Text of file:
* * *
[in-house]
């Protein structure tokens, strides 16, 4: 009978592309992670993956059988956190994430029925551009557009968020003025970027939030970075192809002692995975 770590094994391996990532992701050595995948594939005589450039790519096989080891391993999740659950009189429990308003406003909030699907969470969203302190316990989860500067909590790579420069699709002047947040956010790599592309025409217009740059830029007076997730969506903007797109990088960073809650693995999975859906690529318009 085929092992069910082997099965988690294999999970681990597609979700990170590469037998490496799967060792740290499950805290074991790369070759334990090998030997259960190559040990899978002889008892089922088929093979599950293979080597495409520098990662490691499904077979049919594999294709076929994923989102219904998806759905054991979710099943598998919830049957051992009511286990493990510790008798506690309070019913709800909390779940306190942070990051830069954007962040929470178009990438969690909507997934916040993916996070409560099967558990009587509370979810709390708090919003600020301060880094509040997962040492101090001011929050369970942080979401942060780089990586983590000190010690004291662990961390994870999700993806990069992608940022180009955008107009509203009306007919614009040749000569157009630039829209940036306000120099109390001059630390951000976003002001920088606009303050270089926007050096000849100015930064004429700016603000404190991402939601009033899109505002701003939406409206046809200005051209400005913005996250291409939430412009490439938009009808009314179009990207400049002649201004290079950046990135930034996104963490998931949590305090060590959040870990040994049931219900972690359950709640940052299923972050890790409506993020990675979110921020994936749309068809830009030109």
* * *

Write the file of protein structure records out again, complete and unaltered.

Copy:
[in-house]
């Protein structure tokens, strides 16, 4: 009978592309992670993956059988956190994430029925551009557009968020003025970027939030970075192809002692995975 770590094994391996990532992701050595995948594939005589450039790519096989080891391993999740659950009189429990308003406003909030699907969470969203302190316990989860500067909590790579420069699709002047947040956010790599592309025409217009740059830029007076997730969506903007797109990088960073809650693995999975859906690529318009 085929092992069910082997099965988690294999999970681990597609979700990170590469037998490496799967060792740290499950805290074991790369070759334990090998030997259960190559040990899978002889008892089922088929093979599950293979080597495409520098990662490691499904077979049919594999294709076929994923989102219904998806759905054991979710099943598998919830049957051992009511286990493990510790008798506690309070019913709800909390779940306190942070990051830069954007962040929470178009990438969690909507997934916040993916996070409560099967558990009587509370979810709390708090919003600020301060880094509040997962040492101090001011929050369970942080979401942060780089990586983590000190010690004291662990961390994870999700993806990069992608940022180009955008107009509203009306007919614009040749000569157009630039829209940036306000120099109390001059630390951000976003002001920088606009303050270089926007050096000849100015930064004429700016603000404190991402939601009033899109505002701003939406409206046809200005051209400005913005996250291409939430412009490439938009009808009314179009990207400049002649201004290079950046990135930034996104963490998931949590305090060590959040870990040994049931219900972690359950709640940052299923972050890790409506993020990675979110921020994936749309068809830009030109």